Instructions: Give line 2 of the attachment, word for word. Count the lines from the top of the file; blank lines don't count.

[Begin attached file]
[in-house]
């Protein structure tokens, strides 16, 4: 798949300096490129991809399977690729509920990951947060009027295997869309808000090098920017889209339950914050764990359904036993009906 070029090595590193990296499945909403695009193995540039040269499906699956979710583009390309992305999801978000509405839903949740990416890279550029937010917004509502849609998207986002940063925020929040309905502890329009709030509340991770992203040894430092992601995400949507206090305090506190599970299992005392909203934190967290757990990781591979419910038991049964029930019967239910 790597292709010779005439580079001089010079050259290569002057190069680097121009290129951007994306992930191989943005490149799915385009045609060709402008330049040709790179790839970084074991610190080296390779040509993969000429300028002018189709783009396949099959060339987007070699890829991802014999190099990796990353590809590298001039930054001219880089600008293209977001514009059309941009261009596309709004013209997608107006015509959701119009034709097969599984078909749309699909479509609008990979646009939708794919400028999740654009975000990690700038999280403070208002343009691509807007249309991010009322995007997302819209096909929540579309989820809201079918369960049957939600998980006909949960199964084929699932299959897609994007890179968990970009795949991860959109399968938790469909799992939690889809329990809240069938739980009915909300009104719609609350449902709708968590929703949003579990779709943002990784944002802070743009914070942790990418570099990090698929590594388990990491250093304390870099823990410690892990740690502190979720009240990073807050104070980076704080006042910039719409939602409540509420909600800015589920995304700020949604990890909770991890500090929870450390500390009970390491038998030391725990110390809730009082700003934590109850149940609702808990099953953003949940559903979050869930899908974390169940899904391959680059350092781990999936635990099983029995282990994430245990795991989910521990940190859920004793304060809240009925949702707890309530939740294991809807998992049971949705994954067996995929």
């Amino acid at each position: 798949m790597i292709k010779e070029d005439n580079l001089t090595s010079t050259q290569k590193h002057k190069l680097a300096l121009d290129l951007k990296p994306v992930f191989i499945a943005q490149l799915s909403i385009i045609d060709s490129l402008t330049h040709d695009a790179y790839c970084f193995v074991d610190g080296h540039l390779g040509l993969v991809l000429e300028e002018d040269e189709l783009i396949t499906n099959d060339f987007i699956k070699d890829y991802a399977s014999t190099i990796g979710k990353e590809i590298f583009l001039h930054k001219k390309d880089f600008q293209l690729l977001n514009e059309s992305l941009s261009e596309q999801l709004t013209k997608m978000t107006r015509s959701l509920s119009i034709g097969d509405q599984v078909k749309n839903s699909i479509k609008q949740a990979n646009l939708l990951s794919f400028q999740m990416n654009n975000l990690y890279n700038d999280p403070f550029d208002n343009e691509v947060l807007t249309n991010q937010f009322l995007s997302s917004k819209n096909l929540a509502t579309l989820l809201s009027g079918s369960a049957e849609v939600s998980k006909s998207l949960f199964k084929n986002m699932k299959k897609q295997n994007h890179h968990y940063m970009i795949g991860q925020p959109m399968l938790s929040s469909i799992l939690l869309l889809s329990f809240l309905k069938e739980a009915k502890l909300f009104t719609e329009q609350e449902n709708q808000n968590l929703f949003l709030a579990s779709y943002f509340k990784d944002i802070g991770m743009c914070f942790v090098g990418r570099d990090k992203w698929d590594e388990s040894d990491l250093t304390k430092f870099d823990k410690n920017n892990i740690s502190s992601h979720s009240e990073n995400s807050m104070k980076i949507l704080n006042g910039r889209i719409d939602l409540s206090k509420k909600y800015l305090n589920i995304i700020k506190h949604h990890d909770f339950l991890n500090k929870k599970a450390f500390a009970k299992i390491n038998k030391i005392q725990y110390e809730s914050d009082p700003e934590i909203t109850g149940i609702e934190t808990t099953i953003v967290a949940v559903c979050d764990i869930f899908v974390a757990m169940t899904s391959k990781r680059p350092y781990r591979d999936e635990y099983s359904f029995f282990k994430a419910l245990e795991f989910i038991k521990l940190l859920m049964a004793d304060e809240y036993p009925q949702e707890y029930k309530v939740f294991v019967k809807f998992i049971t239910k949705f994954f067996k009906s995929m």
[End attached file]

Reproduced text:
């Protein structure tokens, strides 16, 4: 798949300096490129991809399977690729509920990951947060009027295997869309808000090098920017889209339950914050764990359904036993009906 070029090595590193990296499945909403695009193995540039040269499906699956979710583009390309992305999801978000509405839903949740990416890279550029937010917004509502849609998207986002940063925020929040309905502890329009709030509340991770992203040894430092992601995400949507206090305090506190599970299992005392909203934190967290757990990781591979419910038991049964029930019967239910 790597292709010779005439580079001089010079050259290569002057190069680097121009290129951007994306992930191989943005490149799915385009045609060709402008330049040709790179790839970084074991610190080296390779040509993969000429300028002018189709783009396949099959060339987007070699890829991802014999190099990796990353590809590298001039930054001219880089600008293209977001514009059309941009261009596309709004013209997608107006015509959701119009034709097969599984078909749309699909479509609008990979646009939708794919400028999740654009975000990690700038999280403070208002343009691509807007249309991010009322995007997302819209096909929540579309989820809201079918369960049957939600998980006909949960199964084929699932299959897609994007890179968990970009795949991860959109399968938790469909799992939690889809329990809240069938739980009915909300009104719609609350449902709708968590929703949003579990779709943002990784944002802070743009914070942790990418570099990090698929590594388990990491250093304390870099823990410690892990740690502190979720009240990073807050104070980076704080006042910039719409939602409540509420909600800015589920995304700020949604990890909770991890500090929870450390500390009970390491038998030391725990110390809730009082700003934590109850149940609702808990099953953003949940559903979050869930899908974390169940899904391959680059350092781990999936635990099983029995282990994430245990795991989910521990940190859920004793304060809240009925949702707890309530939740294991809807998992049971949705994954067996995929």